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The last day of business for Smith-McKenney

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A grand old business in Shelbyville closes its doors for the final time tonight, reopening on Monday under ownership of CVS, with many of the same faces and services still in place.

By Lisa King

The mood at Smith-McKenney in Village Plaza today will be one of bittersweet emotions as employees wrap up their last day of business before being taken over by CVS.

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“I’ve been doing this for a long time, forty years, and I know these people – we’re like a family, and it’ll be tough, leaving,” owner Greg Hayes said. “But the cycle goes on, you know, and the one thing that’s constant in life is change.”

Smith-McKenney will close its doors at 7 p.m. and will be closed all weekend, reopening Monday as CVS pharmacy.

Hayse said that this week, as customers have been learning about the change, the mood in the store has been one of uncertainty and trepidation, as they have been expressing concerns about the possibility of an interruption in getting their prescriptions filled.

“There is no need for people to worry about that at all,” Hayse said. “Pharmacy law requires that when you have a purchase like this, the next business will pick it up and keep those files so customers can get their prescriptions filled on a timely basis.

“So all our records will be transferred over to CVS, so there should be no problem for customers, and no loss of their records. Everything will just continue on as usual.”

Hayse said CVS has been very accommodating about keeping things the same as much as possible, although, of course, the company will have to make some changes, he said.

“They [CVS officials] have bought some of our inventory, but most of will be CVS,” he said. “The appearance is going to change, of course, because they have their own style, just like all businesses do.”

The majority of employees at Smith-McKenney, most of whom have worked there for years, have decided to stay, an option given to them by CVS, Hayse said.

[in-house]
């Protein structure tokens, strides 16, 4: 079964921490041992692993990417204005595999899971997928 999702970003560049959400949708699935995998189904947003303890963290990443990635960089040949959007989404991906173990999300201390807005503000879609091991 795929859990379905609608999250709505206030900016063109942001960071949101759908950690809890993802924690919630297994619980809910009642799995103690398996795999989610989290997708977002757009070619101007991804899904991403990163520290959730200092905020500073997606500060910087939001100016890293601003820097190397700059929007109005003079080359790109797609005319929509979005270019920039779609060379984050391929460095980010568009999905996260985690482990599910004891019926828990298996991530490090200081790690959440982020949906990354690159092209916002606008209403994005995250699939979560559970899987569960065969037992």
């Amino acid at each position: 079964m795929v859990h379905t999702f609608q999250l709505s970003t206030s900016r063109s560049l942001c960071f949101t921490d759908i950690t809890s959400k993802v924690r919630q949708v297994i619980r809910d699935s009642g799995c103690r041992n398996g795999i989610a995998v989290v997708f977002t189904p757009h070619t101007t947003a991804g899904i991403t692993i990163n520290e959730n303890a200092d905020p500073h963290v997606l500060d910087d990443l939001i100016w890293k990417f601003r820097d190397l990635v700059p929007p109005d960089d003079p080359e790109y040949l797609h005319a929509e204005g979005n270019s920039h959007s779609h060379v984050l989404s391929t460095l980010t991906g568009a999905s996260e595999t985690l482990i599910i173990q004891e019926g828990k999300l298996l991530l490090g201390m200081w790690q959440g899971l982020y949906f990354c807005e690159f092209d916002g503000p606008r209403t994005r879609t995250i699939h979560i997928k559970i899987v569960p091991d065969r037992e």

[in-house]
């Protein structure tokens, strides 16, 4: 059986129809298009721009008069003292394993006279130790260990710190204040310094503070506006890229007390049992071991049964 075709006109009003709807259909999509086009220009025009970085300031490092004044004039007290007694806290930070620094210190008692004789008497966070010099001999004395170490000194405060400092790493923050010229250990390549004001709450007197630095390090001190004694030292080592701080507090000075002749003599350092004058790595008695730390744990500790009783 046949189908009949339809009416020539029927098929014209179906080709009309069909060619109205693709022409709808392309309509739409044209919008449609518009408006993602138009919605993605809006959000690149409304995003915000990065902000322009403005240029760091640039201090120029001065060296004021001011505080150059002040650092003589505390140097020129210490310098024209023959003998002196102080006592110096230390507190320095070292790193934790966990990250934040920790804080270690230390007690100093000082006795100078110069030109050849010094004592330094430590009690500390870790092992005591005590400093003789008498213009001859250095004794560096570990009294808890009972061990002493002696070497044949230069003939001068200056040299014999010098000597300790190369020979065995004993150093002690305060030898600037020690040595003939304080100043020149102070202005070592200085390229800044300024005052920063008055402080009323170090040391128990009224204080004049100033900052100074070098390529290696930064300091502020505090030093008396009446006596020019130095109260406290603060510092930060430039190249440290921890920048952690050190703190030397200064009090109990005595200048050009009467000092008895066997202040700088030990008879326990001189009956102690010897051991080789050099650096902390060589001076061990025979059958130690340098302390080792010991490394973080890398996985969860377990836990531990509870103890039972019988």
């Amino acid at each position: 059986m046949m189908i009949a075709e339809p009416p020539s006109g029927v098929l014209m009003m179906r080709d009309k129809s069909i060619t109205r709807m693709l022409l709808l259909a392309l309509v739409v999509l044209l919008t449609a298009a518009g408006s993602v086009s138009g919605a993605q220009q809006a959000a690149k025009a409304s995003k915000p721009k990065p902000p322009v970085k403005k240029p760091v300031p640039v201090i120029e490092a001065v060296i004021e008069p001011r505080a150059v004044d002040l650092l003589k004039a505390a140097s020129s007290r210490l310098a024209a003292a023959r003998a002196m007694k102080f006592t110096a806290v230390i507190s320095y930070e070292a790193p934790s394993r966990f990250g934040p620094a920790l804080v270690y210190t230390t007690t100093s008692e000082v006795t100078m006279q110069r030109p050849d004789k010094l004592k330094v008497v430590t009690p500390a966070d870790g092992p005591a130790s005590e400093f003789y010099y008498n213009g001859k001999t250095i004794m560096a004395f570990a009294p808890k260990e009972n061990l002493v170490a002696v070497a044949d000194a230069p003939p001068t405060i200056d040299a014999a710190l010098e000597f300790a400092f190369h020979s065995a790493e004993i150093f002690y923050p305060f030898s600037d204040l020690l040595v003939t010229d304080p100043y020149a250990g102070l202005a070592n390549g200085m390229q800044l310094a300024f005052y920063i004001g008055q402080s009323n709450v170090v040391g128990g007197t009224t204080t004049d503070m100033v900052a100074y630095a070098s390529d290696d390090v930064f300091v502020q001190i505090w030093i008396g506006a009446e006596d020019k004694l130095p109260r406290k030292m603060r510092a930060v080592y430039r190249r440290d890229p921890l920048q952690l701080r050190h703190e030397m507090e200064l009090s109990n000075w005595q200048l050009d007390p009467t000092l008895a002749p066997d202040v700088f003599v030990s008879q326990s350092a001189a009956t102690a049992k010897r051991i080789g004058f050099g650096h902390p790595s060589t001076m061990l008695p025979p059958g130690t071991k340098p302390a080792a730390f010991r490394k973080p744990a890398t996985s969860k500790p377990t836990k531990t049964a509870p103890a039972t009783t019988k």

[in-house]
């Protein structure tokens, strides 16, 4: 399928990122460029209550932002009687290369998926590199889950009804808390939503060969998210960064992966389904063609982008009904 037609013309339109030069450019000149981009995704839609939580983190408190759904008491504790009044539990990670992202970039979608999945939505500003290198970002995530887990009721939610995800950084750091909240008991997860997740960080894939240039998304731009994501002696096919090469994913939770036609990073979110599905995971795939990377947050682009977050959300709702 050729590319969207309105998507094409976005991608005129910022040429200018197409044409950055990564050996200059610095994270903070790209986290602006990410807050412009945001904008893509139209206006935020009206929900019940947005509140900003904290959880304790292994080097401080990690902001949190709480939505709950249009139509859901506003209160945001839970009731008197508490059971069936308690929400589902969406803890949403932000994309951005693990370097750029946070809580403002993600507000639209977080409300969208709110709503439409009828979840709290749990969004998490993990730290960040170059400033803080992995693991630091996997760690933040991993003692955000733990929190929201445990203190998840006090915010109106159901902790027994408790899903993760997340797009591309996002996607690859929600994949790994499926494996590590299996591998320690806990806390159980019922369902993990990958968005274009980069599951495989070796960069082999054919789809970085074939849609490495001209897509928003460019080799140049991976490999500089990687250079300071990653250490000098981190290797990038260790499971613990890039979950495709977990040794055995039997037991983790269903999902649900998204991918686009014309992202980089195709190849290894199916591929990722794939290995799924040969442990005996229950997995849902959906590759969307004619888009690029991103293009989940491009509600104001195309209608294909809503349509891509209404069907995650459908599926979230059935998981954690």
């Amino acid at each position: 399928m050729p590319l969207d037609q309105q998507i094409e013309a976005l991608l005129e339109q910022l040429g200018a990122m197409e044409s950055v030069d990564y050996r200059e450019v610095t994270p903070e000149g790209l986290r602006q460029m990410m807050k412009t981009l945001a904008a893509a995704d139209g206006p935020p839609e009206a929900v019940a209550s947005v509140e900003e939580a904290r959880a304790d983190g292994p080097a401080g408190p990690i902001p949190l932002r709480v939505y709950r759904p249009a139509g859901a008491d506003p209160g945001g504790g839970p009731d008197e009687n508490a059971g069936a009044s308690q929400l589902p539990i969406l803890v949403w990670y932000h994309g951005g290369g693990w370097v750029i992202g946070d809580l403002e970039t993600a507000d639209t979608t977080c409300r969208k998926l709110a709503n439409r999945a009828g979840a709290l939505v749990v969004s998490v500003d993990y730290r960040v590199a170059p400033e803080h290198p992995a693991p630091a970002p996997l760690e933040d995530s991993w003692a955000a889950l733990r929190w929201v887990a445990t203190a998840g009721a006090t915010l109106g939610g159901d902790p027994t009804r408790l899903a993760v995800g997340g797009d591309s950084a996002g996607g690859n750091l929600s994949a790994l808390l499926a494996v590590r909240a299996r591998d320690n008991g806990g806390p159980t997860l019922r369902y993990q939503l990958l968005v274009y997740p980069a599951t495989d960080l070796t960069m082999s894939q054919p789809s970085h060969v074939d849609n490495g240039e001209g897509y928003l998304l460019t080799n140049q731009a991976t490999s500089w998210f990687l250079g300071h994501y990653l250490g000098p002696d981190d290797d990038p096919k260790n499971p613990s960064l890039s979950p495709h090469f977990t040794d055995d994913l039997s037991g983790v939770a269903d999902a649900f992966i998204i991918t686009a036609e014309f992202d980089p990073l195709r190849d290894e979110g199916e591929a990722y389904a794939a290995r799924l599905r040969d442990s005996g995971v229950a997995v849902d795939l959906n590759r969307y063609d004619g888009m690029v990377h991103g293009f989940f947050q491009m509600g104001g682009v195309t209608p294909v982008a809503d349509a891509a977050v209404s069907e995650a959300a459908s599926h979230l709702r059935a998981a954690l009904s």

Most of them work at the Shelbyville store said they were glad that CVS is trying to make as few changes as possible.

“I’ve been here for a long time, and I will just continue to do what I’ve been doing,” said delivery person Chuck Radcliff. “People have been worried about if we will still be delivering, and I have been telling them we will. The good thing about the CVS people, they said, ‘If it ain’t broke, don’t fix it.’”

Anita Thompson, a clerk who works in the front of the store, said customers have been telling her that they will miss the personal service they have always enjoyed from the Smith-McKenney staff.

“But I have been telling them, don’t panic, we will all still be here,” she said.

Customer Sue Smitha of Shelbyville said she remembers sitting on a stool at the soda counter of the store on Main Street when she was a child.

“I’ve been coming to Smith-McKenney all my life; there’s no reason to quit now,” she said with a grin at Thompson.

Marci Hill, a 15-year Smith-McKenney employee who is going to be the new assistant manager, said she is sad that Hayse will be leaving and about the changes that will be made, but at the same time, she said she is excited, too.

“New things are ahead, and that’s not a bad thing,” she said. “Yes, we will have a different owner, but when customers come in, they will see the same faces around here.”

Those faces have changed over the years, from when the store first opened on Main Street as a dry goods store in the 1800s under W.G. Owens, down to “Pop” Smith and William McKenney in 1904, to Shug Hickman and Bill Borders and Martha Donovan, who came aboard as a third partner later.

The store moved to Village Plaza in 1973, after having been damaged by fire the previous year on Main Street.

Hayes, a pharmacist who came on board in 1972,  became part owner in 1989, when Donovan retired. He said he that, unfortunately, the Simpsonville store, which has been operated by employee Ron McClish since it opened in 2004, will be closing, but its last day will be Wednesday.

Hayse said he decided to sell the business because he wants to retire.

“I’ve been at this for forty years, and I’m tired,” he said. “The health-care system has changed so drastically. When I first came into pharmacy, the number one priority was to fill the prescription. Now, the focus has shifted to making sure the prescription is billed correctly.

“We constantly have prescriptions that are being rejected by insurance companies, leaving patients without medication, waiting for approval. It has left me feeling a little behind, and I just think it’s time to turn it over to someone fresh,” he said.

As the employees gathered around Hayse for a group photo on Thursday, he received tearful hugs all around.
“I’ve been working here for six years, since I was a freshman in high school,” said Megan Harbin, glancing at Hayse. “It won’t be the same without him, but I think we’re going to OK.”